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Latest Natural history of California Stories

2009-07-07 13:30:00

DAVIS, Calif., July 7 /PRNewswire-USNewswire/ -- Ten California projects, sponsored by eight partnering organizations, have been selected for funding through the Cooperative Conservation Partnership Initiative (CCPI), a new program established in the 2008 Farm Bill and administered by the USDA's Natural Resources Conservation Service. The projects will receive a targeted portion of the funds available to the Agency through conservation programs such as the Environmental Quality Incentives...

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2009-02-18 13:42:43

In Los Angeles, scientists are studying the largest known cache of fossils from the ice age. Researchers from the George C. Page Museum at the La Brea Tar Pits expect the cache to double the size of the museum's ice age collection, which is currently the world's largest, according to the LA Times. Since 1906, more than one million bones have been found at the historic site. Scientists have already reported the discovery of a skull of an American lion and bones of saber-toothed cats, dire...

2008-09-07 12:00:11

By Garance Burke Associated Press VISALIA, Calif. -- Federal researchers are warning that warming temperatures could soon cause California's giant sequoia trees to die off more quickly unless forest managers plan with an eye toward climate change and the impact of a longer, harsher wildfire season. Hot, dry weather over the last two decades already has contributed to the deaths of an unusual number of old-growth pine and fir trees growing in Yosemite and Sequoia National Parks, according...

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2008-09-05 13:00:00

Warming temperatures will cause California's giant sequoia trees to die off more quickly unless forest managers plan with an eye toward climate change and the impact of a longer, harsher wildfire season, federal researchers warned. Recent research from the U.S. Geological Survey said hot and dry weather over the last two decades already has contributed to the deaths of an unusual number of old-growth pine and fir trees growing in Yosemite and Sequoia National Parks. Nathan Stephenson, a...

2008-08-22 15:00:29

By STICKLEY, Marcus A large sequoia tree in Stoke, thought to be more than 130 years old, will be chopped down after the Nelson City Council discovered it is not protected. The tree on the corner of Sequoia Way and Main Rd Stoke is one of two remaining on the property of Bryan and Tracey Parks. A wind- storm last month toppled a third tree into their home. Council parks and facilities manager Paul McArthur said records showed only one protected sequoia on the property and the Parks...

2008-08-16 00:00:09

U.S. researchers said the bones of wolves can provide scientists with a better picture of environmental change than tree rings can. "Since the widespread combustion of fossil fuels, we have put a human fingerprint on atmospheric carbon dioxide," Joseph Bump, a forest science researcher at Michigan Technological University, said in a release. "That fingerprint shows up in trees, and it shows up in animals that eat trees, but it shows up with the least variation in the top predators." Bump...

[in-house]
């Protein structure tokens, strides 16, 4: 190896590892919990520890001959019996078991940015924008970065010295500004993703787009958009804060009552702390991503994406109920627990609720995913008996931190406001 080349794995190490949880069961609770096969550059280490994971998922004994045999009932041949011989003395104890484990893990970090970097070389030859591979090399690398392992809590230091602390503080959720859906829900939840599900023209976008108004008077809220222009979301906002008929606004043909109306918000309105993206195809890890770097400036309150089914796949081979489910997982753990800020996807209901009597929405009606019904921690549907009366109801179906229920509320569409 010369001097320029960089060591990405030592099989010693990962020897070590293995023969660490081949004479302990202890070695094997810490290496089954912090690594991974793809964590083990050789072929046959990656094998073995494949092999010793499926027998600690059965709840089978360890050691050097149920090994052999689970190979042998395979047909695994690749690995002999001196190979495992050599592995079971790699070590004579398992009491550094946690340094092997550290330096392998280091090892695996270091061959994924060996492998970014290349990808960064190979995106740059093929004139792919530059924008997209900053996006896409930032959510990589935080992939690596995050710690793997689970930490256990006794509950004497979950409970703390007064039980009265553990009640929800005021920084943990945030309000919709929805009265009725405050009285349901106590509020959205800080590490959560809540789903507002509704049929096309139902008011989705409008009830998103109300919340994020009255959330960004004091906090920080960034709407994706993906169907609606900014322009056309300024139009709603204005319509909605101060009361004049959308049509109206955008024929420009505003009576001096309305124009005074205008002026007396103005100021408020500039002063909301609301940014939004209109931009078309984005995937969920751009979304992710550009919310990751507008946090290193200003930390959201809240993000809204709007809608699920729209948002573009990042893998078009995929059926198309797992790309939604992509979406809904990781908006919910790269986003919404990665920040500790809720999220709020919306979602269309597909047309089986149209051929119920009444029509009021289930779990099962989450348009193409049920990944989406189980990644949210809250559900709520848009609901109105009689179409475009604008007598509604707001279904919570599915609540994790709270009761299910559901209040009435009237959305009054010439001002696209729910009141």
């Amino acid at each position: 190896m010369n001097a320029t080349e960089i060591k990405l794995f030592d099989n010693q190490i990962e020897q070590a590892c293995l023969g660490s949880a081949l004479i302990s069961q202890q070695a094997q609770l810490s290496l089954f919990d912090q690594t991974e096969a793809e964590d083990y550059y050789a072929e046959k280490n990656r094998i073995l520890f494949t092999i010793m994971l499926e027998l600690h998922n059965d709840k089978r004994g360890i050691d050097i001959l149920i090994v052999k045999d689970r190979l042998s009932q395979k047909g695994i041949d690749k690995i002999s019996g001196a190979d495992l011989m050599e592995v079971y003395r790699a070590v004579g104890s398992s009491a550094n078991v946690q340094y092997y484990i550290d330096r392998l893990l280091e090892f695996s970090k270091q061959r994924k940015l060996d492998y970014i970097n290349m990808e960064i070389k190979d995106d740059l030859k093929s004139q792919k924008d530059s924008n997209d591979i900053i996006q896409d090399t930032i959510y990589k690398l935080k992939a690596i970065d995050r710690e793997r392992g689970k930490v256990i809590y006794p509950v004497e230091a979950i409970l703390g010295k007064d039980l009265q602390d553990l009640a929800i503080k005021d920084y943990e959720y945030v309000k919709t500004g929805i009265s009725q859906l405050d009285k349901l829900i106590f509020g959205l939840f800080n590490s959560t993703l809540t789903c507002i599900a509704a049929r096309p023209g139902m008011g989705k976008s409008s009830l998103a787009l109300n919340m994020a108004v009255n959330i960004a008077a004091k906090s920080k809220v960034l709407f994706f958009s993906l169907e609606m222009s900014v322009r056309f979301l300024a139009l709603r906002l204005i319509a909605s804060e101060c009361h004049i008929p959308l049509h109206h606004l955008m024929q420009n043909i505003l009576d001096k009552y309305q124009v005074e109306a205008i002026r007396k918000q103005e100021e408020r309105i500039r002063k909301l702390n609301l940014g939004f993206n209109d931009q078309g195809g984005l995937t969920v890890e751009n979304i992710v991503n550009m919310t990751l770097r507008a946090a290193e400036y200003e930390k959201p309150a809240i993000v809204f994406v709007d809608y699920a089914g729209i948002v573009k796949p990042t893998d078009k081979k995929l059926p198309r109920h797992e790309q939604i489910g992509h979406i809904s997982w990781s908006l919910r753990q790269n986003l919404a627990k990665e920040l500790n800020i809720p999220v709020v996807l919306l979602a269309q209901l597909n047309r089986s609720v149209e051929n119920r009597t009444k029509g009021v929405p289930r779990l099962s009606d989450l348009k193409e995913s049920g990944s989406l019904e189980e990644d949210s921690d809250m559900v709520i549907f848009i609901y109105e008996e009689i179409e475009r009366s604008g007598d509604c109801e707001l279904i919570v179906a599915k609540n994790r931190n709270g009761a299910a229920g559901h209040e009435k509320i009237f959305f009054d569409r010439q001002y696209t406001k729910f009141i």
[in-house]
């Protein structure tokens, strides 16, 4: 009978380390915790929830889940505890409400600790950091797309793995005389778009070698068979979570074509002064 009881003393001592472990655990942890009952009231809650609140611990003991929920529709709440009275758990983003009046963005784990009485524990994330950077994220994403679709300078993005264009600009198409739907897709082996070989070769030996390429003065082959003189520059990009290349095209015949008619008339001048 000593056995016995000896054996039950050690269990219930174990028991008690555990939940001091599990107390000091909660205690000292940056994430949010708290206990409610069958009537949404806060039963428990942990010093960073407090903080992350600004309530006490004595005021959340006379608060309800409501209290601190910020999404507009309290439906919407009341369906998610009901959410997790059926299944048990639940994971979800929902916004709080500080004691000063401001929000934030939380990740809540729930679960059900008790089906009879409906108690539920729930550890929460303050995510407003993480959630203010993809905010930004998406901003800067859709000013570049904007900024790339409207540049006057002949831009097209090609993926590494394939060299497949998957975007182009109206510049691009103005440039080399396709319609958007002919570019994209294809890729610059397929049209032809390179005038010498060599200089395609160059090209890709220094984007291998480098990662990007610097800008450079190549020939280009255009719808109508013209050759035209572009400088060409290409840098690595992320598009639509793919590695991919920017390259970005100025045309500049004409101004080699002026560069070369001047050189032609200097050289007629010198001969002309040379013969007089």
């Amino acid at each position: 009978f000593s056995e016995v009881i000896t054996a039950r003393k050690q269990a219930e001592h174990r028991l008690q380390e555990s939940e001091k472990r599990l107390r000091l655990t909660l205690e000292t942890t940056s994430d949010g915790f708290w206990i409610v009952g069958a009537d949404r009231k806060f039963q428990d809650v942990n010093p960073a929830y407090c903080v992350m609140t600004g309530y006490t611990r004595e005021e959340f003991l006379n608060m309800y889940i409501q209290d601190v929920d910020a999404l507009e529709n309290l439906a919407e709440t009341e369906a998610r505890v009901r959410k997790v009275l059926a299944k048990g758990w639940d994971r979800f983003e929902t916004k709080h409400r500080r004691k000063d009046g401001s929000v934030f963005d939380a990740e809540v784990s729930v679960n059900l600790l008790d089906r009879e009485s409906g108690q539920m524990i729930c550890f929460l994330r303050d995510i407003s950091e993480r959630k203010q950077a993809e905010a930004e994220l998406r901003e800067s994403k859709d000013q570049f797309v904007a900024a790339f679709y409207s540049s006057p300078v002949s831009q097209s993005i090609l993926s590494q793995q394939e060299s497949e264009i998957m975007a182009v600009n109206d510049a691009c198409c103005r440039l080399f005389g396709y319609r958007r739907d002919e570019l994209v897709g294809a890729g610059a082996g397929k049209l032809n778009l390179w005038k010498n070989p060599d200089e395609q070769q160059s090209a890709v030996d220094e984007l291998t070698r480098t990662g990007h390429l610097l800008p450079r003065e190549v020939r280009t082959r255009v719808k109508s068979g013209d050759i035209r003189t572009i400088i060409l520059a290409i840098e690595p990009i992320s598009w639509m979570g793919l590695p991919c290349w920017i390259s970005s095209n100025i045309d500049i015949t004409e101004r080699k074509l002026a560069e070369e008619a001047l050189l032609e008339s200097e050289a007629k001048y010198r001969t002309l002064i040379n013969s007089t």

2008-07-02 12:00:43

By Esther Avila, The Porterville Recorder, Calif. Jul. 2--Two Giant Sequoia seedlings were planted Tuesday morning at Supervisor's Headquarters in Porterville in honor of the Sequoia National Forest and Giant Sequoia National Monument's centennial birthday. "When we look back, we count 100 years of growth and achievement and we have a lot to celebrate," said Mary Chislock, public affairs officer with U.S. Forest Service. "We began in 1908 when there was nothing, and today we are...

2008-06-16 09:00:34

Homeowners struggling to grow grass under mature shade trees wage a losing battle. Each spring, they scuff up the spots where the lawn is missing or thin, then scatter new topsoil and grass seed. They water. The grass seed germinates. But before long, the bare spots are back. Big trees, especially shallow-rooted ones like some maples, cast dense shade, making it difficult to impossible for grass to survive underneath. In addition, the trees' roots soak up most of the available water. No...

2005-11-14 20:03:38

SAN FRANCISCO (Reuters) - A federal judge temporarily barred a logging project on Monday that would have included a small section of California's Giant Sequoia National Monument. The plan in question would thin trees across 1,322 acres , of which under a quarter are within the Giant Sequoia National Monument, in an effort to protect a small local community against forest fires, said Matt Mathes, a spokesman for the U.S. Forest Service in California. The Monument spans 328,000 acres...

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2005-02-09 07:37:13

SAN FRANCISCO (AFP) -- A giant sequoia considered to be the second biggest tree on earth is fighting for its life after being hit by a succession of fires and storms. The huge Washington Tree in northern California's Sequoia National Park, which was 115 meters (254 feet) high and measures 45.9 meters (101 feet) in circumference, could be dying after a lifespan of 2,500 to 3,200 years. The San Francisco Chronicle quoted park ranger Alexandra Picavet as saying that fires in 2003 and snow and...


Word of the Day
attercop
  • A spider.
  • Figuratively, a peevish, testy, ill-natured person.
'Attercop' comes from the Old English 'atorcoppe,' where 'atter' means 'poison, venom' and‎ 'cop' means 'spider.' 'Coppa' is a derivative of 'cop,' top, summit, round head, or 'copp,' cup, vessel, which refers to 'the supposed venomous properties of spiders,' says the OED. 'Copp' is still found in the word 'cobweb.'
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